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Marijuana Guide

Effects

Cannabis has psychoactive and physiological effects when consumed. The minimum amount of THC required to have a perceptible psychoactive effect is about 10 micrograms per kilogram of body weight.[10] Aside from a subjective change in perception and, most notably, mood, the most common short-term physical and neurological effects include increased heart rate, lowered blood pressure, impairment of short-term and working memory,[11] psychomotor coordination, and concentration. Long-term effects are less clear.[12][13] Deaths associated to cannabis overdose are exceptionally rare. Fatalities resulting from cannabis overdose are said to most often occur after intravenous injection of hashish oil.

Classification

While many psychoactive drugs clearly fall into the category of either stimulant, depressant, or hallucinogen, cannabis exhibits a mix of all properties, perhaps leaning the most towards hallucinogenic or psychedelic properties, though with other effects quite pronounced as well. Though THC is typically considered the primary active component of the cannabis plant, various scientific studies have suggested that certain other cannabinoids like CBD may also play a significant role in its psychoactive effects

Medical Use

Cannabis used medically has several well-documented beneficial effects. Among these are: the amelioration of nausea and vomiting, stimulation of hunger in chemotherapy and AIDS patients, lowered intraocular eye pressure (shown to be effective for treating glaucoma), as well as general analgesic effects (pain reliever).b[›] Less confirmed individual studies also have been conducted indicating cannabis to be beneficial to a gamut of conditions running from multiple sclerosis to depression. Synthesized cannabinoids are also sold as prescription drugs, including Marinol (dronabinol in the United States and Germany) and Cesamet (nabilone in Canada, Mexico, the United States and the United Kingdom).b[›] Currently, the U.S. Food and Drug Administration (FDA) has not approved smoked cannabis for any condition or disease in the United States, largely because good quality scientific evidence for its use from U.S. studies is lacking.[18] Regardless, fourteen states have legalized cannabis for medical use.[19][20] The United States Supreme Court has ruled in United States v. Oakland Cannabis Buyers’ Coop and Gonzales v. Raich that it is the federal government that has the right to regulate and criminalize cannabis, even for medical purposes. Canada, Spain, The Netherlands and Austria have legalized some form of cannabis for medicinal use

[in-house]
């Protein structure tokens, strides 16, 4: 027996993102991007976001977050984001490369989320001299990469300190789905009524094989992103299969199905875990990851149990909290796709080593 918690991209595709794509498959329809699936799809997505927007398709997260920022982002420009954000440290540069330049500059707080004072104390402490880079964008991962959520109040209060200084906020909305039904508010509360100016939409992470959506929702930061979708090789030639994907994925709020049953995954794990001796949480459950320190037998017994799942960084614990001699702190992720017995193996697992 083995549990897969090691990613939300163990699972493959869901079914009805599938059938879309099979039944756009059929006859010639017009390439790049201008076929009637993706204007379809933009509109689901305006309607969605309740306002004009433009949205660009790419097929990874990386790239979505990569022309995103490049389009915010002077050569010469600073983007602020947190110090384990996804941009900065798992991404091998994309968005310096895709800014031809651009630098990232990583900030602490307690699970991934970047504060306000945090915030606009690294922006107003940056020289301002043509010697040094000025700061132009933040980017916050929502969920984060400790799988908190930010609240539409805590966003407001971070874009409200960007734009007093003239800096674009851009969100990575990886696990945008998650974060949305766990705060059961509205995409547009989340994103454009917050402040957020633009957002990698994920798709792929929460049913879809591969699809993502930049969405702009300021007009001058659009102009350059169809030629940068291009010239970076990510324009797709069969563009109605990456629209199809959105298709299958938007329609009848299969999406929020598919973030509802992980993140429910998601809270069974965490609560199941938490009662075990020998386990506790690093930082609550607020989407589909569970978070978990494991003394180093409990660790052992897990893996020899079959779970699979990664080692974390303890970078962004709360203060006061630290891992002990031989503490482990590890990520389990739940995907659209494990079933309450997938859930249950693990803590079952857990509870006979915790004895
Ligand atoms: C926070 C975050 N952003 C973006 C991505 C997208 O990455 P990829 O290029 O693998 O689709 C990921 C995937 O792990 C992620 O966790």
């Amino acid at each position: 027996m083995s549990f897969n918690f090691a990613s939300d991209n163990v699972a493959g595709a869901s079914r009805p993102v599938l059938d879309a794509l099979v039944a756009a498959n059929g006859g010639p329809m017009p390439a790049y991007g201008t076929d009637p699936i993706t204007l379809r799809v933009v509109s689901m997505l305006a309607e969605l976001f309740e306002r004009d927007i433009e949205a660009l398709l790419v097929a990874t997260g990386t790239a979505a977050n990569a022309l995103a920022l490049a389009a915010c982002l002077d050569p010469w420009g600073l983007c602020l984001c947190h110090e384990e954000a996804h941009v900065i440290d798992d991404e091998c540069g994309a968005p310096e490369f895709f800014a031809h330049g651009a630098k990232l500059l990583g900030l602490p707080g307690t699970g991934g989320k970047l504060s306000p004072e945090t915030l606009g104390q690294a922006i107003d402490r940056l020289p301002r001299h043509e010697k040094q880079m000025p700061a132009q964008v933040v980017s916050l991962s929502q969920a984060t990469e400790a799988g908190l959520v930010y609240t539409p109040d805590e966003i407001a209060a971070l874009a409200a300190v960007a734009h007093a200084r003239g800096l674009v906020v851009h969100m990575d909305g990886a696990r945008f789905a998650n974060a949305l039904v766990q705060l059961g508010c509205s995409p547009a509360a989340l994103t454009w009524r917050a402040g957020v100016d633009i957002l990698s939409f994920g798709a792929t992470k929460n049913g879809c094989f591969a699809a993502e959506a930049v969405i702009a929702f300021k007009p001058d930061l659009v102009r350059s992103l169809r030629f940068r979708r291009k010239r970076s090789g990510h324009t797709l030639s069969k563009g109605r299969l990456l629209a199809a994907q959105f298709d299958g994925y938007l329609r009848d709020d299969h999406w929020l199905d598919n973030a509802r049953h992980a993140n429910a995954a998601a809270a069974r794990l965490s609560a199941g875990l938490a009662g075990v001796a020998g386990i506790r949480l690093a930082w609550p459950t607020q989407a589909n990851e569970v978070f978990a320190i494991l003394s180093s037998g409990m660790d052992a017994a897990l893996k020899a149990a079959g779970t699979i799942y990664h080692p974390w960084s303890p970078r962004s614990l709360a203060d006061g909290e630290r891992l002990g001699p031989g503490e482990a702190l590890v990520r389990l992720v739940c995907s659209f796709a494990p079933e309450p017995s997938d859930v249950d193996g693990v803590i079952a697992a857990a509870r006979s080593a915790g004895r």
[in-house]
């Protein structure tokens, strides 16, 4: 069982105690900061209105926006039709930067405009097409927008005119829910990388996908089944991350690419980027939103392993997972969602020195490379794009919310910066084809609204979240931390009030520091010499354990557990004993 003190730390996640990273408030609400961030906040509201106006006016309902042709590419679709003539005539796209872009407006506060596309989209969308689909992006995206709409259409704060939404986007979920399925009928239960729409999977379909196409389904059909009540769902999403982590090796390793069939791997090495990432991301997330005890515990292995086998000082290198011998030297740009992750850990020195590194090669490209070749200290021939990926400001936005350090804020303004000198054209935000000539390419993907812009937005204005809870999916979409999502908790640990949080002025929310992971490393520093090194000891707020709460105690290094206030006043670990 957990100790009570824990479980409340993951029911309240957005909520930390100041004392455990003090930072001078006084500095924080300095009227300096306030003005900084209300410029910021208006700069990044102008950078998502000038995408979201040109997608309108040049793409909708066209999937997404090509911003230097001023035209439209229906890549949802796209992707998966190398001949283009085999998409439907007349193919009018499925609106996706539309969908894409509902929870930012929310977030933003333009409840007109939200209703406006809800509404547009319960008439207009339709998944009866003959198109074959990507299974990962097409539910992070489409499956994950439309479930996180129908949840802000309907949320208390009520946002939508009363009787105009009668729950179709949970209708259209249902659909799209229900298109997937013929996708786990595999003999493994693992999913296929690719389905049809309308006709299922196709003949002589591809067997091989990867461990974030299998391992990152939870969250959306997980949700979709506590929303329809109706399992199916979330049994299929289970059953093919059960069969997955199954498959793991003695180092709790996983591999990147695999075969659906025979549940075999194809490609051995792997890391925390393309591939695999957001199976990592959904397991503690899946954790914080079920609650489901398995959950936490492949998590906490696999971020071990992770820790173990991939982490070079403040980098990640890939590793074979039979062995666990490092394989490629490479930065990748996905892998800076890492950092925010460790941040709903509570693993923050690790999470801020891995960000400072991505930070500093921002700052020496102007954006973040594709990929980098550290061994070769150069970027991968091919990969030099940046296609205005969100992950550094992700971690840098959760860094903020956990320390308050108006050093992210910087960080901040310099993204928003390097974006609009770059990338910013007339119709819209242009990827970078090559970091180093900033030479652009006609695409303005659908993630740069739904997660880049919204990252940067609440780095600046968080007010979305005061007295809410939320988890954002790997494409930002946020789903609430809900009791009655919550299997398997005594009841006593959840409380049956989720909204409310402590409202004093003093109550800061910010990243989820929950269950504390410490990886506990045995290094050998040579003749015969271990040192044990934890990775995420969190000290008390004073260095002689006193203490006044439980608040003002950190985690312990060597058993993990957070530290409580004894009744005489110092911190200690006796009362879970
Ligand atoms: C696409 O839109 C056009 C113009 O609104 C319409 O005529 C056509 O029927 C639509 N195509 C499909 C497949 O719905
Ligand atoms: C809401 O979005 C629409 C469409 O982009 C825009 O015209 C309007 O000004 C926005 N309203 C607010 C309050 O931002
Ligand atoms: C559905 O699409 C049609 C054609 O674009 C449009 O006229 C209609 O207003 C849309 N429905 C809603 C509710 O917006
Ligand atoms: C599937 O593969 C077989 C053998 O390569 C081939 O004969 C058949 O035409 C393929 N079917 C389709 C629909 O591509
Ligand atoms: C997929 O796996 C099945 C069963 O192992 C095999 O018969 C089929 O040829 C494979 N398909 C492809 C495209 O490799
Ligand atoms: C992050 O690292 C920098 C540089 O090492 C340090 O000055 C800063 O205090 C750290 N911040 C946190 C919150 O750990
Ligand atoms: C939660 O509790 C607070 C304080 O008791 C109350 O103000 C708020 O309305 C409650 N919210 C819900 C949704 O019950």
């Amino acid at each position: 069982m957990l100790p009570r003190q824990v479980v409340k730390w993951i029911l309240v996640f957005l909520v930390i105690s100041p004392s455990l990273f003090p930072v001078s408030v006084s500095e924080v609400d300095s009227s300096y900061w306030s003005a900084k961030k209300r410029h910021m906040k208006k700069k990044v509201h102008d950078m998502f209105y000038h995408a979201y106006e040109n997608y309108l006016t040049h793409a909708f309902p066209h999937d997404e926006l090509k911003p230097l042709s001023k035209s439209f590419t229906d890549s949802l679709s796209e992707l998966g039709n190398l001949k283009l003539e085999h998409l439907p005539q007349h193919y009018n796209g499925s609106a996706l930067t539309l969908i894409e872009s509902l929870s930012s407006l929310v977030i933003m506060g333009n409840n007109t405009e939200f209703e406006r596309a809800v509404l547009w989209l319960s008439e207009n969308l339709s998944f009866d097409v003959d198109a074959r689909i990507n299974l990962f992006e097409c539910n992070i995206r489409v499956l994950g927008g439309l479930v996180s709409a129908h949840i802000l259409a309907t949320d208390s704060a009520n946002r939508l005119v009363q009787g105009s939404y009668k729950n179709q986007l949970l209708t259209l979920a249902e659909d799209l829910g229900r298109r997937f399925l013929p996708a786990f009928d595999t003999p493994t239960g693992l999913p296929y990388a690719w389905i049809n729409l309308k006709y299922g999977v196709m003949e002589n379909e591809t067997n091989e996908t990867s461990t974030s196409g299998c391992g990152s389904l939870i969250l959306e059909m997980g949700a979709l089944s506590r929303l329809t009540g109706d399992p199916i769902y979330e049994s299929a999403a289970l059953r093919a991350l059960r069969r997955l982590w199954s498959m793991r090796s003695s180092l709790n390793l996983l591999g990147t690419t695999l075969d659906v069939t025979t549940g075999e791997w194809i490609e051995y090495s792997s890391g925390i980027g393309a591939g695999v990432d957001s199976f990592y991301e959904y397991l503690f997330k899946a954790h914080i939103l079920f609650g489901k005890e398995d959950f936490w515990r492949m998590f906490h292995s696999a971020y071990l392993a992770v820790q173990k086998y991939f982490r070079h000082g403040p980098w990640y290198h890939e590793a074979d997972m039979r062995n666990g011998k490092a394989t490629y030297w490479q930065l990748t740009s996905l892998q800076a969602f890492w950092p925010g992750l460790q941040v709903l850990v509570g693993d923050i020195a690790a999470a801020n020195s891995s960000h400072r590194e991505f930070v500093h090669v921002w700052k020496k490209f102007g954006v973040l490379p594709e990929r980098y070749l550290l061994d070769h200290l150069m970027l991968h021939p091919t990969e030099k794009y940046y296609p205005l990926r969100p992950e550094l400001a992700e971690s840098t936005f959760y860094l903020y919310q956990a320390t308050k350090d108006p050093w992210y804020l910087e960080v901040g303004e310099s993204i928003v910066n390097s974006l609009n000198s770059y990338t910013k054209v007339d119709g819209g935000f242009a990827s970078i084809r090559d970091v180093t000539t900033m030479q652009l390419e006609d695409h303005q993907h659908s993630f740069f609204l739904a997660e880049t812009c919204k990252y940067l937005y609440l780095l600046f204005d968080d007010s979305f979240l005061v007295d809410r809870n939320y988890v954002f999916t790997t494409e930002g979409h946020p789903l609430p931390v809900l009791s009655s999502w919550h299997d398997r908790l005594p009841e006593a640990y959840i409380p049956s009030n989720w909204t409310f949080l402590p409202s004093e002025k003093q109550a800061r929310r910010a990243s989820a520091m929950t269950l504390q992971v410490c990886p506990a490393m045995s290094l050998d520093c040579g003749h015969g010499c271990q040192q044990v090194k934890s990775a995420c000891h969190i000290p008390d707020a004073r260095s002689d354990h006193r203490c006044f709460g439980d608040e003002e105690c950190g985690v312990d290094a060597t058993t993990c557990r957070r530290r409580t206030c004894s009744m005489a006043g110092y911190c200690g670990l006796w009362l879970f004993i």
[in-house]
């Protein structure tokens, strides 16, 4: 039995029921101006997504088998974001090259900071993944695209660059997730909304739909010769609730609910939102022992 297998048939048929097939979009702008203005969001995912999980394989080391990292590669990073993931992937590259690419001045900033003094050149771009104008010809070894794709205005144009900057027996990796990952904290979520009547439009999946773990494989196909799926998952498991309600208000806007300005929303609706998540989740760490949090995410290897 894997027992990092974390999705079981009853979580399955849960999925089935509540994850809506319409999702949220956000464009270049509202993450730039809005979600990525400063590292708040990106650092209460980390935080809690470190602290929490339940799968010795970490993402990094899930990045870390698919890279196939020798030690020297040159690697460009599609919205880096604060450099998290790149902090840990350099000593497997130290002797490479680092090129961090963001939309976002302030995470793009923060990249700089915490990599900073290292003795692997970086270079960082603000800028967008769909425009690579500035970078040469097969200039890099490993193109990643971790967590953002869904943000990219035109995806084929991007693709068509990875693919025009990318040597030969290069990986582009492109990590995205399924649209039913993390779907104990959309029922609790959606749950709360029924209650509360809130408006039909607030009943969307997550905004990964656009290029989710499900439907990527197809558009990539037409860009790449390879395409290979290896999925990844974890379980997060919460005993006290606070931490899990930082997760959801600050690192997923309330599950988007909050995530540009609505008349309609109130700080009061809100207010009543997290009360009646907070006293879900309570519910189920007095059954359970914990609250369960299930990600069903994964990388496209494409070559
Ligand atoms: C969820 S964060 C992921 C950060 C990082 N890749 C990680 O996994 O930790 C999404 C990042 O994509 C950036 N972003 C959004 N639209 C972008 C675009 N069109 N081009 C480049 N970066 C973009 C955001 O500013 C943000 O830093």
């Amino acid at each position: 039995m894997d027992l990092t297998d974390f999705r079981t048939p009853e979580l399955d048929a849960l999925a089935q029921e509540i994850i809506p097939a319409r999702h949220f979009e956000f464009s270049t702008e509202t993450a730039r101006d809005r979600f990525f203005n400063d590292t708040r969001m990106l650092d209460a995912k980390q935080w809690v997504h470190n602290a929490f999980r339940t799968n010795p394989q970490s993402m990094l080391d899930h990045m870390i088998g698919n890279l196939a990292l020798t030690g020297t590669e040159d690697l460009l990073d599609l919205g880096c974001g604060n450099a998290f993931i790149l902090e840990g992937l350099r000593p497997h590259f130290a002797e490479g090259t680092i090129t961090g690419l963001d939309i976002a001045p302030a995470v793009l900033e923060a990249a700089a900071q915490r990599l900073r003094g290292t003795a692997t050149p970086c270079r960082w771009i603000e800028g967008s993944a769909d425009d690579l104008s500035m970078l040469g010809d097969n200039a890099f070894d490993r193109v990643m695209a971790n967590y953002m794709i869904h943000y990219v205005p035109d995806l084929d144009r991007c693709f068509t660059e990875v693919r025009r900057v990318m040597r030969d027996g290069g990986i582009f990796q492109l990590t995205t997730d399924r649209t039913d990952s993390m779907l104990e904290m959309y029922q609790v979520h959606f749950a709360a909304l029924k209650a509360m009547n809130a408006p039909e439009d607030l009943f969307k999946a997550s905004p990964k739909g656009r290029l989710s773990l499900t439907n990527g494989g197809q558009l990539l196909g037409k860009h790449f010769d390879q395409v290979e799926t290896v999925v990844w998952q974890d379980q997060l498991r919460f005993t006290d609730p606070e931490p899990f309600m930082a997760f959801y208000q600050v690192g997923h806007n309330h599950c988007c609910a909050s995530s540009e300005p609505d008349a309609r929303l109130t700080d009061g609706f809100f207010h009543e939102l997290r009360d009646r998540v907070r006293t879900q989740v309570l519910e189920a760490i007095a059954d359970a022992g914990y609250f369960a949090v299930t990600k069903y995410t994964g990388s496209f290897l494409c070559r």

Forms

Unprocessed

Dried Cannabis flowers in natural herbal form
The terms cannabis or marijuana generally refer to the dried flowers and subtending leaves and stems of the female cannabis plant.[citation needed] This is the most widely consumed form, containing 3% to 22% THC. In contrast, cannabis varieties used to produce industrial hemp contain less than 1% THC and are thus not valued for recreational use.

Kief

Kief is a powder, rich in trichomes, which can be sifted from the leaves and flowers of cannabis plants and either consumed in powder form or compressed to produce cakes of hashish.

Hashish

Hashish (also spelled hasheesh, hashisha, or simply hash) is a concentrated resin produced from the flowers of the female cannabis plant. Hash can often be more potent than marijuana and can be smoked or chewed. It varies in color from black to golden brown depending upon purity.

Hash oil

BHO

Hash oil, or “butane honey oil” (BHO), is a mix of essential oils and resins extracted from mature cannabis foliage through the use of various solvents. It has a high proportion of cannabinoids (ranging from 40 to 90%). and is used in a variety of cannabis foods.

Residue (resin)

Because of THC’s adhesive properties, a sticky residue, most commonly known as “resin”, builds up inside utensils used to smoke cannabis. It has tar-like properties but still contains THC as well as other cannabinoids. This buildup retains some of the psychoactive properties of cannabis but is more difficult to smoke without discomfort caused to the throat and lungs. This tar may also contain CBN, which is a breakdown product of THC. Cannabis users typically only smoke residue when cannabis is unavailable. Glass pipes may be water-steamed at a low temperature prior to scraping in order to make the residue easier to remove.

 

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